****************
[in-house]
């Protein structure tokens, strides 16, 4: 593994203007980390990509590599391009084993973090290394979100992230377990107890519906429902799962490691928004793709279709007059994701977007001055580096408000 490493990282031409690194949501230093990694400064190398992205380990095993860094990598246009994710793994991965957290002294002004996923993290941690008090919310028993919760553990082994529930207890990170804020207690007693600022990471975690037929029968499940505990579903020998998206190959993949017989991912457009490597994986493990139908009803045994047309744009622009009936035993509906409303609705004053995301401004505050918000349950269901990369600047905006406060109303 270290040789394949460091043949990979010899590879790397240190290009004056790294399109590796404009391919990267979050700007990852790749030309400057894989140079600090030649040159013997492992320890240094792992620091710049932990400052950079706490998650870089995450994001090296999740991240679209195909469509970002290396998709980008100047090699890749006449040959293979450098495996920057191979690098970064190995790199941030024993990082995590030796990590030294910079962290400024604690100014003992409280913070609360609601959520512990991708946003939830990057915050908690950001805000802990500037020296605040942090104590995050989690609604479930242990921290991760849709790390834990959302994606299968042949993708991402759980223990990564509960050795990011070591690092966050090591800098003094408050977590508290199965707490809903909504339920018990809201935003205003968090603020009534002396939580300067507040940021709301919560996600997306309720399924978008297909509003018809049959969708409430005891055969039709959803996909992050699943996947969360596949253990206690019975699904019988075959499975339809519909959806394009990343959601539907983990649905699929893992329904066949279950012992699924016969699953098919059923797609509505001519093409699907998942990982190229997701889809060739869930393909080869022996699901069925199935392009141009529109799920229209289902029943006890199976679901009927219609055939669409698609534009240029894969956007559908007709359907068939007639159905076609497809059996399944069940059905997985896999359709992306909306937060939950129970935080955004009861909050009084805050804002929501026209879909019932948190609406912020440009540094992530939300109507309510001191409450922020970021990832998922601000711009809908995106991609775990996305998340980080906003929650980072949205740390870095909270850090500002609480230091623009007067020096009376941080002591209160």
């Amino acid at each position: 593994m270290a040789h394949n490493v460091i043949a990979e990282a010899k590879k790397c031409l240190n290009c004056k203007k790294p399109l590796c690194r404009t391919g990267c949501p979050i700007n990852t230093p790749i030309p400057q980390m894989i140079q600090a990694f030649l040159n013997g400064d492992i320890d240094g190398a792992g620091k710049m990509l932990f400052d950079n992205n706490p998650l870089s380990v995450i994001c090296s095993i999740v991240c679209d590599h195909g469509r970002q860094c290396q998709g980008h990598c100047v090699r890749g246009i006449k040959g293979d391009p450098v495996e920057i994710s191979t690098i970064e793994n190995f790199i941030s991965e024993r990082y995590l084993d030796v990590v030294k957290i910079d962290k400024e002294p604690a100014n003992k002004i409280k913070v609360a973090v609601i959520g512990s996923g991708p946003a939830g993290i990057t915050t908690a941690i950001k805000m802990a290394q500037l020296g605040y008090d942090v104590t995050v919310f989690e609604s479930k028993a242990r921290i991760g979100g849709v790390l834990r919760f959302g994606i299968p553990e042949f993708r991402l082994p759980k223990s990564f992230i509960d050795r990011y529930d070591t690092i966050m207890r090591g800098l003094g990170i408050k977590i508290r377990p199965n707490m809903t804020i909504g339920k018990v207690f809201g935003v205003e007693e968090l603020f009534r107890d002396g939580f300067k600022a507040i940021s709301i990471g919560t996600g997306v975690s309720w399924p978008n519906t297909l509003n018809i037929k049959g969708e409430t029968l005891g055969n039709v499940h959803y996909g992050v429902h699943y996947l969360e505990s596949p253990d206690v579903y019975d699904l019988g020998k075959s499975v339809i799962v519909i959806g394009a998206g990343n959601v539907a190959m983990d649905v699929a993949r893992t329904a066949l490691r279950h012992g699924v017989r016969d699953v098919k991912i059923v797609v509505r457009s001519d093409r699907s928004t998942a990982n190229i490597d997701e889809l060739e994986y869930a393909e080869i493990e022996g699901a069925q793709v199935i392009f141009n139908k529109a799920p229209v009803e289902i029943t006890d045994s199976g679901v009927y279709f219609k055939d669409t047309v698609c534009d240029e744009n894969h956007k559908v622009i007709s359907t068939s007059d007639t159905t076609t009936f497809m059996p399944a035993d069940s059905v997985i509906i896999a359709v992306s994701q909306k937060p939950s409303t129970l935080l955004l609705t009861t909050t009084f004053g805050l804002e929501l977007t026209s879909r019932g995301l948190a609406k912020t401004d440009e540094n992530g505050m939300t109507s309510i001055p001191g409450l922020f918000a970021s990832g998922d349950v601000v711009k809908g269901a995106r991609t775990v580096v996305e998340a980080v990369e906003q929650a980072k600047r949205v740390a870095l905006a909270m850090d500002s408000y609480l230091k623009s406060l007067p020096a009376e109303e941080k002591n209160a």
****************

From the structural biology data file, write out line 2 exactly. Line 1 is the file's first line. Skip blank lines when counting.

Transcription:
């Protein structure tokens, strides 16, 4: 593994203007980390990509590599391009084993973090290394979100992230377990107890519906429902799962490691928004793709279709007059994701977007001055580096408000 490493990282031409690194949501230093990694400064190398992205380990095993860094990598246009994710793994991965957290002294002004996923993290941690008090919310028993919760553990082994529930207890990170804020207690007693600022990471975690037929029968499940505990579903020998998206190959993949017989991912457009490597994986493990139908009803045994047309744009622009009936035993509906409303609705004053995301401004505050918000349950269901990369600047905006406060109303 270290040789394949460091043949990979010899590879790397240190290009004056790294399109590796404009391919990267979050700007990852790749030309400057894989140079600090030649040159013997492992320890240094792992620091710049932990400052950079706490998650870089995450994001090296999740991240679209195909469509970002290396998709980008100047090699890749006449040959293979450098495996920057191979690098970064190995790199941030024993990082995590030796990590030294910079962290400024604690100014003992409280913070609360609601959520512990991708946003939830990057915050908690950001805000802990500037020296605040942090104590995050989690609604479930242990921290991760849709790390834990959302994606299968042949993708991402759980223990990564509960050795990011070591690092966050090591800098003094408050977590508290199965707490809903909504339920018990809201935003205003968090603020009534002396939580300067507040940021709301919560996600997306309720399924978008297909509003018809049959969708409430005891055969039709959803996909992050699943996947969360596949253990206690019975699904019988075959499975339809519909959806394009990343959601539907983990649905699929893992329904066949279950012992699924016969699953098919059923797609509505001519093409699907998942990982190229997701889809060739869930393909080869022996699901069925199935392009141009529109799920229209289902029943006890199976679901009927219609055939669409698609534009240029894969956007559908007709359907068939007639159905076609497809059996399944069940059905997985896999359709992306909306937060939950129970935080955004009861909050009084805050804002929501026209879909019932948190609406912020440009540094992530939300109507309510001191409450922020970021990832998922601000711009809908995106991609775990996305998340980080906003929650980072949205740390870095909270850090500002609480230091623009007067020096009376941080002591209160």